- The Spanish hotel giant Barceló has announced its return to the archipelago of Cape Verde with the investment in a large four-star hotel on the island of Sal, raising hopes that Cape Verde will avoid a feared downslide in tourism arrivals and investments.
The Spanish hotel group Barceló has signed a lease agreement that will allow it to return to Cape Verde with a 4-star hotel on the island of Sal, the main tourist destination of this archipelago. Barceló earlier did run a lower standard hotel on the island, but recently had refrained from renewing its lease agreement, thus temporarily leaving the Cape Verdean market. Barceló in a press release says it therefore counts on good knowledge about the West African country and its tourism industry.
The hotel to be constructed on Sal is to become a four-star resort with 500 rooms and 240 apartments. It is to be located at the very sea front and plans to open its doors in 2011.
Barceló, which has a leading position among Spanish charter tourists, in its press release emphasises that Cape Verde is located only two flight hours south of Spain's Canary Islands and four hours from mainland Spain, offering an exotic but affordable destination with a temperate tropical climate and spectacular beaches well fitted for sunbathers and fans of windsurfing and kite surfing.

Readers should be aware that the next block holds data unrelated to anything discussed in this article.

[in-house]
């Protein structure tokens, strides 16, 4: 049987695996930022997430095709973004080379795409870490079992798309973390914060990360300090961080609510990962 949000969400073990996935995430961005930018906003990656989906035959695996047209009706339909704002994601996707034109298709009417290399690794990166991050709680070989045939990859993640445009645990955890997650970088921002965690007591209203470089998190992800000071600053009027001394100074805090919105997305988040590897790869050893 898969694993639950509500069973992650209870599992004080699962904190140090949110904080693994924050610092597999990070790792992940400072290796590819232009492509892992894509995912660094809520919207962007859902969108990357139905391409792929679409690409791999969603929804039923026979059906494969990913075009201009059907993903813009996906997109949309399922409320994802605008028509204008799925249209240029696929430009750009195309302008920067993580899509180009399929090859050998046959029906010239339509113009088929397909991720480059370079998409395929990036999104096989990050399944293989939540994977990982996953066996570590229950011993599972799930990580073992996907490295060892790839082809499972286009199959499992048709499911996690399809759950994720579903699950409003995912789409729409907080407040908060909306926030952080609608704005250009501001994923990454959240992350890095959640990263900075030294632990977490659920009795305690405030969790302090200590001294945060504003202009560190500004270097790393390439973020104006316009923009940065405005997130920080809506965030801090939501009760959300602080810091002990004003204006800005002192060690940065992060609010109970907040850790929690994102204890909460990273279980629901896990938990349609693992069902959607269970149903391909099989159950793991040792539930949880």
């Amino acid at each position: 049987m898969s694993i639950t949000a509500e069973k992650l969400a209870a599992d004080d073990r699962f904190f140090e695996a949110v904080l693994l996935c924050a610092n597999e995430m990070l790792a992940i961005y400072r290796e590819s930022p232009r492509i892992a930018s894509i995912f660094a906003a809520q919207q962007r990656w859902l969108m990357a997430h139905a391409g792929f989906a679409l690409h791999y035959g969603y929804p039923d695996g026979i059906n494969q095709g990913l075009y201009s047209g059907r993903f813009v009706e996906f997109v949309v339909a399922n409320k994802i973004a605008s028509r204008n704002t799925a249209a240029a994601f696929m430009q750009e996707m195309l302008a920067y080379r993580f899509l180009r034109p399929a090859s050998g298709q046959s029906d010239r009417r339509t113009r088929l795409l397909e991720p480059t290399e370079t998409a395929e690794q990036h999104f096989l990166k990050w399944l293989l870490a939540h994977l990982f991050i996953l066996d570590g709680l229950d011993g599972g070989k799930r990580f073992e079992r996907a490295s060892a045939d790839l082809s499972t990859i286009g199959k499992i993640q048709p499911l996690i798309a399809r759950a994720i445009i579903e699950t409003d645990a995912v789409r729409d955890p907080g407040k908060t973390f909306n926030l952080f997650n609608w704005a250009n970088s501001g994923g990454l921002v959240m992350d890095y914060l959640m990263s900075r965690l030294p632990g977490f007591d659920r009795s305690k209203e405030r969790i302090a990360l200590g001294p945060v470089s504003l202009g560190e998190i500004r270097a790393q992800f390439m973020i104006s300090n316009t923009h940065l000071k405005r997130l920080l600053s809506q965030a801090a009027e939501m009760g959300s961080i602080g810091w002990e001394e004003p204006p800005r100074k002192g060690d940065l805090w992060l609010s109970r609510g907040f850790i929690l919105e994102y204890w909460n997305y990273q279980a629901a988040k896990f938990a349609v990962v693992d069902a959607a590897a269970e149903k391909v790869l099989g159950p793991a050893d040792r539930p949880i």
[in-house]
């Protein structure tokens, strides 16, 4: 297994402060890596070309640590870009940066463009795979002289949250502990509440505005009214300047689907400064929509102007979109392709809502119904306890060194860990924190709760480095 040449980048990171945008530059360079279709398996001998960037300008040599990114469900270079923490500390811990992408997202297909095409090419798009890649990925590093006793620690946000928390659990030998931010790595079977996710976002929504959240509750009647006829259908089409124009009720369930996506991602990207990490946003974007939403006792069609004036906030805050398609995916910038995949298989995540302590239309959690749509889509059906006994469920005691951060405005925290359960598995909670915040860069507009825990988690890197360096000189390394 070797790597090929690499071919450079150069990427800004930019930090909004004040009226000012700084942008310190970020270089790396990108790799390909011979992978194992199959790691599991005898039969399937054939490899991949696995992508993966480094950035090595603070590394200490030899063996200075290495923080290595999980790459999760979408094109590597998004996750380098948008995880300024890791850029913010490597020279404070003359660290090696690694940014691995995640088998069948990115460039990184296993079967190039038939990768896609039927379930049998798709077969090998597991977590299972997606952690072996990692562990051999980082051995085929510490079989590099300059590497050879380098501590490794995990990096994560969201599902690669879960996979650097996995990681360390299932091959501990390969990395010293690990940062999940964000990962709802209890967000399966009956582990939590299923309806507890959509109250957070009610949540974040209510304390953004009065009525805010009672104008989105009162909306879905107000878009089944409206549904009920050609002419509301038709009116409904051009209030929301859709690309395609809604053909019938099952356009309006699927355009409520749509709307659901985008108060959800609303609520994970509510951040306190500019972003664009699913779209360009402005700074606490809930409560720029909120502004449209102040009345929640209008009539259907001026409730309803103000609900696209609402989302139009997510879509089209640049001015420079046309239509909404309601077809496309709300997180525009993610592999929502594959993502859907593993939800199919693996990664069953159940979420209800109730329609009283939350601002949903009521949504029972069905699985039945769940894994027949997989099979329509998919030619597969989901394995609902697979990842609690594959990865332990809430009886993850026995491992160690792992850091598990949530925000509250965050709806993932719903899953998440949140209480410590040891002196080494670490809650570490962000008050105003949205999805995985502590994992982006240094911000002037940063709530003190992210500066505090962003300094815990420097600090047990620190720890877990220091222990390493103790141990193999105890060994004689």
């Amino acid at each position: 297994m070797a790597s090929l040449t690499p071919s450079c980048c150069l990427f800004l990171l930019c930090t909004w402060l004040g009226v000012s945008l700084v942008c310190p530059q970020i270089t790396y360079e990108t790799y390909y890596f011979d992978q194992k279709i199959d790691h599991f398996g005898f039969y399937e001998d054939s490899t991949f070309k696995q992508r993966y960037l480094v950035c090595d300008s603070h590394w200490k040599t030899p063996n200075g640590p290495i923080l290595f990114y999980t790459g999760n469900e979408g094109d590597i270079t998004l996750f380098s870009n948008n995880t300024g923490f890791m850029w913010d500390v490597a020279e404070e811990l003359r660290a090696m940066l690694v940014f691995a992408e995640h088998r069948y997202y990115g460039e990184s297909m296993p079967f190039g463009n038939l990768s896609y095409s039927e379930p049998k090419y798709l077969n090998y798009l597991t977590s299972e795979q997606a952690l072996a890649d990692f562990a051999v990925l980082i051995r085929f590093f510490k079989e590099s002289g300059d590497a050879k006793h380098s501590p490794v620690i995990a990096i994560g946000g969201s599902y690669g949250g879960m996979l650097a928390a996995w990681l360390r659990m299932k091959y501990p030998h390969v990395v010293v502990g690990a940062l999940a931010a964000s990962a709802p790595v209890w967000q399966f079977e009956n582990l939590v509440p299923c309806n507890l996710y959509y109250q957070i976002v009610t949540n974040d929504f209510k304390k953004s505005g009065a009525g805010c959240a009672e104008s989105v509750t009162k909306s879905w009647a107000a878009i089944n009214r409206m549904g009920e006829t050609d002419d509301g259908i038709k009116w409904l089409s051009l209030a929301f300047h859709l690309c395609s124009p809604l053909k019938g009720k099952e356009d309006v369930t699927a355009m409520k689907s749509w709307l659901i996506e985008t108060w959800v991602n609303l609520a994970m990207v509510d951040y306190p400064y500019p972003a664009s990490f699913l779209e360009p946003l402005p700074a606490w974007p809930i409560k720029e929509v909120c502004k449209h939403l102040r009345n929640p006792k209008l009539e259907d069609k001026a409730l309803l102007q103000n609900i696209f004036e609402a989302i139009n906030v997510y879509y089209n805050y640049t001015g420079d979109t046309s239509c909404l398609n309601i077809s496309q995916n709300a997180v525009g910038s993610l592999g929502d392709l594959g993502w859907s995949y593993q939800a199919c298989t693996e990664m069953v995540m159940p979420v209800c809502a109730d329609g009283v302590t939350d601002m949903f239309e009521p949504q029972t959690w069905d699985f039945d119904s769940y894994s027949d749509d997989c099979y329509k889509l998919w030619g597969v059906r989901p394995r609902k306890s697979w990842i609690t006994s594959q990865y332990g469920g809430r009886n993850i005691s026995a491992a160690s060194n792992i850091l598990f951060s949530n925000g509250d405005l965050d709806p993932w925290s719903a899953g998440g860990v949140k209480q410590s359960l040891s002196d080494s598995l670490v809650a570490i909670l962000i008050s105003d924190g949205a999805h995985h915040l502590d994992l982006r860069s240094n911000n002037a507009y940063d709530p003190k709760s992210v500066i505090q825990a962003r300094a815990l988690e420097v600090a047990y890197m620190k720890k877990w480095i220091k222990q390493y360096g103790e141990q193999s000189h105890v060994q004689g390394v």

Cape Verde has been seen as an emerging destination for the last five years, and the archipelago has managed to attract much foreign investment to rapidly build a well-functioning tourism infrastructure, in particular on Sal Island. Spanish capital has been among the main sources to these investments.
However, with the global financial crisis, Cape Verde has been among the first countries to be mentioned regarding a possible collapse in the tourism and property market, as the archipelago remains a far-away destination for most Europeans and most other main markets. In particular Spain has been struck by the current crisis, and Spanish tour operators and airliners have already noted a clear trend of fewer travellers. The tourism industry in general is one of those industries expected to suffer hardest as Western consumers fear for their economic future.
Nevertheless, Barceló, which is among Spain's top-3 hotel chains and number 24 in the world, still sees the Cape Verdean market as a potential money-maker. For Cape Verdean authorities, this comes as an encouragement. For Barceló, the risk however is not as big as it may seem. By 2011, when the hotel is expected to open, most financial experts expect the current crisis to be history and new boom years to begin.
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